Lobbyists say that Ways and Means chairmanship won't change

Speculation over the succession after Charlie Rangel finally took a “leave of absence” from his Ways and Means chair has gripped the political media.  The next ranking Democrat, Pete Stark of California, is widely seen as a nut.  Some wondered whether Democrats may elevate John Lewis of Georgia over others with more seniority in order to (a) avoid Stark and (b) mollify the Congressional Black Caucus.  In the end, they couldn’t avoid Stark.

Lobbyists, though, aren’t impressed at all with what they see as a charade — because the same person will be in charge no matter what:

It doesn’t matter who the chairman of the Ways and Means Committee is to K Street, because Speaker Nancy Pelosi (D-Calif.) has been the de facto power behind the panel for some time, according to lobbyists and congressional staffers.

Pelosi has had a major say on the committee’s agenda since Rep. Charles Rangel (D-N.Y.) came under fire last year for several ethics controversies, these sources said.

Most lobbyists don’t expect that to change now that Rep. Pete Stark (D-Calif.) will serve as the acting chairman of Ways and Means.

How did Nancy Pelosi manage to get her grip on the power of Ways and Means?  Her right-hand man makes sure she keeps it:

Another consistency is Rep. Chris Van Hollen (D-Md.), who sits on the committee and is also assistant to the Speaker. Some lobbyists say they’ve been directed to go through Van Hollen to get the Speaker’s input on issues going through the committee, something likely to continue.

“Pelosi wanted more of a say in what Ways and Means does, and the congressman helps that along,” one lobbyist said.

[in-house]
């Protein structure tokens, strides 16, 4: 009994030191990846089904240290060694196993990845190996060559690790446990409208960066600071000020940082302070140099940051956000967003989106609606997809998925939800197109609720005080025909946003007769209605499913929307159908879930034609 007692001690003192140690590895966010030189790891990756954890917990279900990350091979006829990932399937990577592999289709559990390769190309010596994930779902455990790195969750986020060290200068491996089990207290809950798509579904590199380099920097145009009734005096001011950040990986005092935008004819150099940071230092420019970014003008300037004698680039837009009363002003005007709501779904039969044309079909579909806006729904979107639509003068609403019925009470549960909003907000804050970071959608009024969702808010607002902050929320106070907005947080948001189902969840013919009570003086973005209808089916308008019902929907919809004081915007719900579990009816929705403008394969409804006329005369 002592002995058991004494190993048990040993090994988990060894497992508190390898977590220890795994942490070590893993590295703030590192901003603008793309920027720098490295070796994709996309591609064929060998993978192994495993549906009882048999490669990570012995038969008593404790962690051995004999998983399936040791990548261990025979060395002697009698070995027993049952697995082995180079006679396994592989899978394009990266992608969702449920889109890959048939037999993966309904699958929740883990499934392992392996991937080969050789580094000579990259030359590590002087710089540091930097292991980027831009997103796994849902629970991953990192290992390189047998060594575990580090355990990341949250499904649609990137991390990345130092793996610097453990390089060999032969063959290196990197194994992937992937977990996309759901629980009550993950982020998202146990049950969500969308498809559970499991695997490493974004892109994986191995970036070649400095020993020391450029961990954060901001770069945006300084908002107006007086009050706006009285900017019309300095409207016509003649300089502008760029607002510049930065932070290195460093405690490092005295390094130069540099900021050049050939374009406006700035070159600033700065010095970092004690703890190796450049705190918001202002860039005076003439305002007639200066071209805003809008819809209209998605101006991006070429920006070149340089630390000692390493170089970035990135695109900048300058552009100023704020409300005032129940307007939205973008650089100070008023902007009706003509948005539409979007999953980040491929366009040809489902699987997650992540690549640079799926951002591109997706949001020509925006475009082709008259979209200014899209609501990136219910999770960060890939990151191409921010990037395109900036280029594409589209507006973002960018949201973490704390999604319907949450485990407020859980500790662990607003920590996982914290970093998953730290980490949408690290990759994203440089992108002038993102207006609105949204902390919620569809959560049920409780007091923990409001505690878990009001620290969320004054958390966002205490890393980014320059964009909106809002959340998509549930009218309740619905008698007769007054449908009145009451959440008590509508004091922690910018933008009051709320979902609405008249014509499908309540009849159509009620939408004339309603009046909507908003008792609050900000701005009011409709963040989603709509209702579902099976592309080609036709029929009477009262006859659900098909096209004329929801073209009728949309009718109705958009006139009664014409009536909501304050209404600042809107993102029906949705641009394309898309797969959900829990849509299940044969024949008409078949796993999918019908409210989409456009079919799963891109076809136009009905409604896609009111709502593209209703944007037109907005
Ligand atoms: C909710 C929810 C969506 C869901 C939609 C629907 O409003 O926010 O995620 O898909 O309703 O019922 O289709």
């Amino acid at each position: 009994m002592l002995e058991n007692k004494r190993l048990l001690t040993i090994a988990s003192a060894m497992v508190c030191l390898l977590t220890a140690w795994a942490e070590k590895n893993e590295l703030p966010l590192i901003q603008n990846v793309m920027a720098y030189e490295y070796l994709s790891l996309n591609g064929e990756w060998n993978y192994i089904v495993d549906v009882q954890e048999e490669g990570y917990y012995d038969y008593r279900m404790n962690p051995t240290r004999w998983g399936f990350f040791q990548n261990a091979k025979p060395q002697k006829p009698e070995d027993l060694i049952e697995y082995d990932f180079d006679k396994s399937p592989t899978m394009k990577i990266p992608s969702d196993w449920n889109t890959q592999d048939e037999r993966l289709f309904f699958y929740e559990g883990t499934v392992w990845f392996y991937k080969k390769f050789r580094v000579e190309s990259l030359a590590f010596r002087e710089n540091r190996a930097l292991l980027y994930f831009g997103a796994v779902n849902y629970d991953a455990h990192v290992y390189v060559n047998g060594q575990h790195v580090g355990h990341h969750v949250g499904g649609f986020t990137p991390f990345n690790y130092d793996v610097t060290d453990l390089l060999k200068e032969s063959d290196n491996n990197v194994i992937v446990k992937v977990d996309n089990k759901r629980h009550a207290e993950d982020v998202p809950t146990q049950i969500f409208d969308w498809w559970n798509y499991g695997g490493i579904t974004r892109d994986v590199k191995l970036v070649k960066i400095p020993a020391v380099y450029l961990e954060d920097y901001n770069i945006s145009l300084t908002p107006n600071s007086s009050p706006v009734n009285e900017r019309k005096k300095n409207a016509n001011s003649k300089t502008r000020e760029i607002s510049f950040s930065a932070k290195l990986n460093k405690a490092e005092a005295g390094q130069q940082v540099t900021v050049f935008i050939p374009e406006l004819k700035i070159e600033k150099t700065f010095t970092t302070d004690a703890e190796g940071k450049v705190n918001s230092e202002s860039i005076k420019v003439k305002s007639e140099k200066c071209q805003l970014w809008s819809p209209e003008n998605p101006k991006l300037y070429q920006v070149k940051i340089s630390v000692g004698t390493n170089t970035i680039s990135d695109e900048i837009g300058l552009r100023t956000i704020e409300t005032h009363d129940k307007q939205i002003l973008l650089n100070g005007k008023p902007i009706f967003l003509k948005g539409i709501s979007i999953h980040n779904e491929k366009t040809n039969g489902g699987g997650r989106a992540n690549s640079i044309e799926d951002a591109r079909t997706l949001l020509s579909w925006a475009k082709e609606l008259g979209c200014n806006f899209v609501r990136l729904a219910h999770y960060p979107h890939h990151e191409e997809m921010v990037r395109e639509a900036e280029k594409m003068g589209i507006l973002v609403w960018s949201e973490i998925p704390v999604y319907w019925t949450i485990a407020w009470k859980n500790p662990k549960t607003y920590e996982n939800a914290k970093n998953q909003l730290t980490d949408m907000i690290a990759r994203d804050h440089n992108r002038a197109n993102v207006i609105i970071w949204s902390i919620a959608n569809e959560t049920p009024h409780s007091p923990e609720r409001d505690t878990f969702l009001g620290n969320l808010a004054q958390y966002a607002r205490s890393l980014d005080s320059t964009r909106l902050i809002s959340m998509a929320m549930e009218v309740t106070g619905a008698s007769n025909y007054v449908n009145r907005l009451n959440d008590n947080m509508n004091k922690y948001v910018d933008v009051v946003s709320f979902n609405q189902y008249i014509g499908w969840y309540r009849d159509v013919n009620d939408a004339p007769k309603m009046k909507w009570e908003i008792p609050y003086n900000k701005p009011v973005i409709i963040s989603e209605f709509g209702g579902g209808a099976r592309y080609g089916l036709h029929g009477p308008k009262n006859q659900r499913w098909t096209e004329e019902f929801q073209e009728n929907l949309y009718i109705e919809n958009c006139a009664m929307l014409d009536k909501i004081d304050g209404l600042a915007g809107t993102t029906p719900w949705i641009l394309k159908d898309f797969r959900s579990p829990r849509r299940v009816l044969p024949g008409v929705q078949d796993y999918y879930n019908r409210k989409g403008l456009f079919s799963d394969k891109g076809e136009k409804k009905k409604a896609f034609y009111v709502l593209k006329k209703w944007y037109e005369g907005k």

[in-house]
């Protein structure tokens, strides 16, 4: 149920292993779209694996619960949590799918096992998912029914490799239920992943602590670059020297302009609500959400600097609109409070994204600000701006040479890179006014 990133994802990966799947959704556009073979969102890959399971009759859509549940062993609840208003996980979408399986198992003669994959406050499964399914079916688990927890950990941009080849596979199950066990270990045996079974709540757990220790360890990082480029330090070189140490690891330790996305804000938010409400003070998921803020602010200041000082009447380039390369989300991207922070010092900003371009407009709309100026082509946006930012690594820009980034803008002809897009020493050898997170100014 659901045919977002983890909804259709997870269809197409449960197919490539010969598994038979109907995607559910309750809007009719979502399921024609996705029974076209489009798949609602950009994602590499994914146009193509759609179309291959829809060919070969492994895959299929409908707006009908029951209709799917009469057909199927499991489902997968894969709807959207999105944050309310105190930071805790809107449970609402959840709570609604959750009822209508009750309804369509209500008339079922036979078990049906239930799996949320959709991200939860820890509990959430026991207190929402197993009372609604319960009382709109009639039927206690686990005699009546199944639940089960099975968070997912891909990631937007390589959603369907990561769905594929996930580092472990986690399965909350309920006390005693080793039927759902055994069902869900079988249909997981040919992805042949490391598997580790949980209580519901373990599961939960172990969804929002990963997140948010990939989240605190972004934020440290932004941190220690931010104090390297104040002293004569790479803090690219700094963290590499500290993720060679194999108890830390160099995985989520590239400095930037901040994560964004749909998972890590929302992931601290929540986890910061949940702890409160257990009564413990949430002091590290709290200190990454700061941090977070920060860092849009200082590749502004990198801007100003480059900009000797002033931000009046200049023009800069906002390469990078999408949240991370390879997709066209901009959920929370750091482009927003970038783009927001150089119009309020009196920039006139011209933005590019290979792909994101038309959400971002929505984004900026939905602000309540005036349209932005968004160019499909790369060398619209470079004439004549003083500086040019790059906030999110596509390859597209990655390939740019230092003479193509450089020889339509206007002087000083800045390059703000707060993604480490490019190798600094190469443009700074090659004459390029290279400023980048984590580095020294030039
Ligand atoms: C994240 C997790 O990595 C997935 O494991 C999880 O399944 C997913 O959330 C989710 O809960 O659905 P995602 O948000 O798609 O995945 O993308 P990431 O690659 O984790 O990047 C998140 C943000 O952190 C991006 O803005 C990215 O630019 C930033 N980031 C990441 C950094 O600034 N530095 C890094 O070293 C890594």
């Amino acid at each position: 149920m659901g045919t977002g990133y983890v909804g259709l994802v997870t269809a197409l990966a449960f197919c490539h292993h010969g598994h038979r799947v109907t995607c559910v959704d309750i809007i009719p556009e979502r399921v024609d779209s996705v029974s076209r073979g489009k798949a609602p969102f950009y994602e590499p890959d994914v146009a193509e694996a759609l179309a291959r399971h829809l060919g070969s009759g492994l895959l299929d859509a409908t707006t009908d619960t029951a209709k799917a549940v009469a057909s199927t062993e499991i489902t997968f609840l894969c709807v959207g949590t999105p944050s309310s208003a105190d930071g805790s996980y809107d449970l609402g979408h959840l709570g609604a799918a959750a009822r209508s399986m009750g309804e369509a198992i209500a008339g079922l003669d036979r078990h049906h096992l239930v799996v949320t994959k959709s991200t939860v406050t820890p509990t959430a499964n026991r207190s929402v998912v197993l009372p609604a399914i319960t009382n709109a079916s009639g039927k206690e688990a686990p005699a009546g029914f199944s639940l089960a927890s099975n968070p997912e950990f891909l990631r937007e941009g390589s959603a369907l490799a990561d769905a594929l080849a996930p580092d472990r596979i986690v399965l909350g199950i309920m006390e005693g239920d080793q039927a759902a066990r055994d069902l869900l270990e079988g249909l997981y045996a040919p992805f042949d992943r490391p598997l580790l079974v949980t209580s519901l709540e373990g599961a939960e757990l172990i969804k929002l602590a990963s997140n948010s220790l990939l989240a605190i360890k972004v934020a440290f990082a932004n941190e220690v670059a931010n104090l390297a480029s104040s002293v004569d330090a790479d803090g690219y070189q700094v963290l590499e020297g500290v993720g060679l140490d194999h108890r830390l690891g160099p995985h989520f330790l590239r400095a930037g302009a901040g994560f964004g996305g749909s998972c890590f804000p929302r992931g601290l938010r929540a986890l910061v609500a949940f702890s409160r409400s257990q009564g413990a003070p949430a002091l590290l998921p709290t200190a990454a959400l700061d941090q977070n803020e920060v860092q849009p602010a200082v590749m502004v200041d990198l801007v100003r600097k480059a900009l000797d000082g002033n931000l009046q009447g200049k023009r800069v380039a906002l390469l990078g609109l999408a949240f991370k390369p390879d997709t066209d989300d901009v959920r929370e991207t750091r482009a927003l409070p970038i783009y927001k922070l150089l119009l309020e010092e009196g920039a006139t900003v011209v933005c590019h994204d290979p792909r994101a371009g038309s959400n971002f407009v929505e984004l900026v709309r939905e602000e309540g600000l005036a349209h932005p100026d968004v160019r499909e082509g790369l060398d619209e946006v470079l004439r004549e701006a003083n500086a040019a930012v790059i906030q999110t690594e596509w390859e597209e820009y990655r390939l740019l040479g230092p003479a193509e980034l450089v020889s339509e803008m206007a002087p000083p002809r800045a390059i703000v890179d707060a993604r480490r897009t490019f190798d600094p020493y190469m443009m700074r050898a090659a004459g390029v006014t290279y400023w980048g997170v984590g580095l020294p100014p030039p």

That’s rather clever, in a Machiavellian way.  Rangel’s power before last year, and his political connections in Congress, would have kept Pelosi from strongarming him into sharing power.  Rangel wound up needing Pelosi more than the other way around, thanks to the ethics probes, and she exploited his weakness expertly. Now that she has the mechanism in place for holding power, don’t expect her to give it up.

However, this puts Pelosi in a rather interesting — and highly hypocritical — spot.  She became Speaker after accusing the Republicans of maintaining a “culture of corrupti0n” with lobbyists on Capitol Hill, and not entirely unfairly, either.  Now we discover that not only has Pelosi presided over her own culture of corruption, the lobbyist march now goes directly through her.  That makes her more or less personally responsible for the lobbying activities at Ways and Means, and perhaps at other committees as well.  Does anyone doubt that Pelosi wouldn’t have made the same kind of arrangements at Appropriations after last year’s PMA scandal?

Meanwhile, just how nutty is Stark?  Investors Business Daily has a list of his greatest hits on video.  Hot Air has kept up as well:

I’m sure you get the picture.  Committee meetings should at least be entertaining.  How long before he threatens to throw a Republican out the window?